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Aspergers Children and Friendship Problems

"My Aspie son is 10-years-old, and friends are a big problem. He never has anyone call or come over. Should I push the issue or leave it alone since he is  content so far just to play by himself?"

What do most parents want the most for their kids with Aspergers or High-Functioning Autism? Friends!!! We are social beings and because of that, we desire friendships. Some people are more social, needing to be surrounded by other people constantly, while some of us are much less social, preferring to spend some of our time alone.

Socialization is difficult for kids with Aspergers. Friends are hard to come by. Other kids do not understand the characteristics of Aspergers and may think your son is awkward, aloof, or conceited. There are things your son can do to improve his chances for friendships, if he so desires.

Here are a few suggestions:

* Social skills classes help kids with Aspergers learn ways to interact with their peers. Some schools offer these classes to their special needs students through the speech and language therapy department.

* Peer mentoring picks up where social skills classes leave off. Typically developing peers are matched with students with Aspergers. Friends are made while these peers act as social guides. This can be quite effective at opening dialogue between peers while a protective peer mentor is in control.

* Special interest groups or clubs, both at school and in the community, will give your son opportunities to practice his newly acquired social skills with kids that share his special interest or topic. For example, your son could join a computer club or band at school while enjoying bird watching or local history meetings on the weekends.

* Personal hygiene is sometimes a forgotten concept in kids with Aspergers. Friends may not be so accepting if your son has poor hygiene habits. Create a visual schedule to help him remember the basics to cleanliness.

Bear in mind that friends are not the most important thing to some kids on the autism spectrum. Some of these "special needs" children truly are more comfortable with very few friends and spending most of their time alone. If your son is obviously happy and content, as you say, there may not be an issue here at all. If you notice your son struggling with who he is, or with depression or anxiety, you may want to intervene.

For now, make sure he is learning proper social skills and interacting with peers and adults appropriately. As long as he is happy and productive, take your cues from him.


•    Anonymous said… As an autistic adult, I can say this with confidence: encourage him, but respect his wishes if he chooses not to take social opportunities. He will learn social skills when he's ready. You can't force them smile emoticon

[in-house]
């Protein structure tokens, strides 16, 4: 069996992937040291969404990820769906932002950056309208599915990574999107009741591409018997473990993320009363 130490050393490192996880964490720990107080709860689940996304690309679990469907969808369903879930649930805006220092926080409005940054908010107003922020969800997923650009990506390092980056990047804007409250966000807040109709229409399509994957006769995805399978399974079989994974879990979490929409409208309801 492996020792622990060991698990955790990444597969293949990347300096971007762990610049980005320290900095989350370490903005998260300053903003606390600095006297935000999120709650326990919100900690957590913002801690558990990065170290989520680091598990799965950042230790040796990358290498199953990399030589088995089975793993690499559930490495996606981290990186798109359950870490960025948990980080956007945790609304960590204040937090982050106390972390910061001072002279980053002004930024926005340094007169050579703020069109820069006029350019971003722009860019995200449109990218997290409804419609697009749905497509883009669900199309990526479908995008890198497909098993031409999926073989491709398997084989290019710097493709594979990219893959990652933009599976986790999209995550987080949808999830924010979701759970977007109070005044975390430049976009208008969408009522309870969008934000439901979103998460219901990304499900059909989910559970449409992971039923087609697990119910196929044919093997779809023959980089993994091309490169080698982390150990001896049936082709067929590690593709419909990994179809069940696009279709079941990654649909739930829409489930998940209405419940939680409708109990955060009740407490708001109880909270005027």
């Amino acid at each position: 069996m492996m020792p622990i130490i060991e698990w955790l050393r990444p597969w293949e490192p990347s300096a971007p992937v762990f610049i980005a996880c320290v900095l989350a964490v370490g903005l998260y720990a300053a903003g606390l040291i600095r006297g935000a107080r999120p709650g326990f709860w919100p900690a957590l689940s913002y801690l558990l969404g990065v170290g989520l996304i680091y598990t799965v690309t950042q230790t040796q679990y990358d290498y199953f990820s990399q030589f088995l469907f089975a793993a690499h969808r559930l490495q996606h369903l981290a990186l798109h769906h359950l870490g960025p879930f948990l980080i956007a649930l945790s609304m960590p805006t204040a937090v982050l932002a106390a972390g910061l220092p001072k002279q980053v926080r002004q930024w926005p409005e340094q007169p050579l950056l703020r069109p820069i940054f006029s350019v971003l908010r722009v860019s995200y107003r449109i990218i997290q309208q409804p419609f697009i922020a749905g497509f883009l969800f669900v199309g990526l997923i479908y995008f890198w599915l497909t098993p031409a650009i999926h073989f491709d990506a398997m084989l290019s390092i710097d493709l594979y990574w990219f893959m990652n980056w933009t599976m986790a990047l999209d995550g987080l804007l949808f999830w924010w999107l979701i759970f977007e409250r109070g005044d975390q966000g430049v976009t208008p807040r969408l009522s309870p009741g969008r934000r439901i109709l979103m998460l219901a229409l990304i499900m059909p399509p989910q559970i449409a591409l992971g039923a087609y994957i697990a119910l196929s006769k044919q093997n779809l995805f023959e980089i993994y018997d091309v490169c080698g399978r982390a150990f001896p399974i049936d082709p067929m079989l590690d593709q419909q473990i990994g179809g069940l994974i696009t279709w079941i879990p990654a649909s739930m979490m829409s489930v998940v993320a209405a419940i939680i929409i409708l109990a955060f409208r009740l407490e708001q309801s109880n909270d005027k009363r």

•    Anonymous said… Don't make a up fuss over having no friends...he will take that as there's something wrong with him. Some people just prefer more solitary activities. When an opportunity does present itself, just be there to help,it along, if need be.
•    Anonymous said… I encouraged it, but hes not intrested in any group things so enouraged it by coaching him on how to make friends. I think as they get older they find people who have similar interests as them. My son is 12 and this is the first year he has friends. He also has a lot of online friends, who I believe are on the spectrum as well.
•    Anonymous said… I just let my be for the most part. We leave the social opportunities open. I ask him if he wants to go with me when we hang out with our other homeschool families. He recently took a Boy Scout camping trip and because of that didn't want to go to our friends sons birthday party at chuck e cheese because he was done peopling for the weekend. Don't push it but leave the opportunities open for possibility.
•    Anonymous said… I think our kids need us to set up play dates for them as they can't do It them self
•    Anonymous said… I worried too during my son's teen years. He found his group of friends in college. He's since left school and is alone again but seeing what he can do on his own helps me relax and let go a bit.
•    Anonymous said… My 12 yr old is the same. He has Scouts and karate where he can hang out with other kids. I don't want to push other kids on him. (Or him on them).
•    Anonymous said… My 9 year old HF Autistic/Aspie has his moments.He doesn't have many friends and when he's home he doesn't have any at all.He likes to be by himself playing video games with his online friends which is a few as well.It does worry me as he gets older,but I don't force friendship on him.It makes him too uncomfortable.
•    Anonymous said… My aspie is 11 and typically he played by himself until this year. He has started participating in a social group on the weekends as part of his therapy and it has really helped.
•    Anonymous said… My daughter has an s.e.n youth club that she goes to x
•    Anonymous said… My son is 10and has had a lot of support re social skills at school in a nurture group. It's l helped him massively, he's been taught the things that come naturally to most people. He has more friends now and is much better in social situations than before. I think due to his aspergers he's learnt fast and well as he is very bright.

Post your comment below…


Parenting Aspergers Children - Support Group said...

Jan Howarth I would try him on sites such as Moshi Monsters or Bin Weevils. Its a good way to make friends without having the physical contact. Ive got friends whose son/daughter have aspergers (like my own son) and they have found it very helpful x
35 minutes ago · Like · 1 person
Emma Apple I wouldn't push it. Maybe see if he wants to join an after school club or sport to promote more social time for him.
31 minutes ago · Like · 2 people
Melissa Timberlake I have that same problem with my son, he is 10 also.
23 minutes ago · Like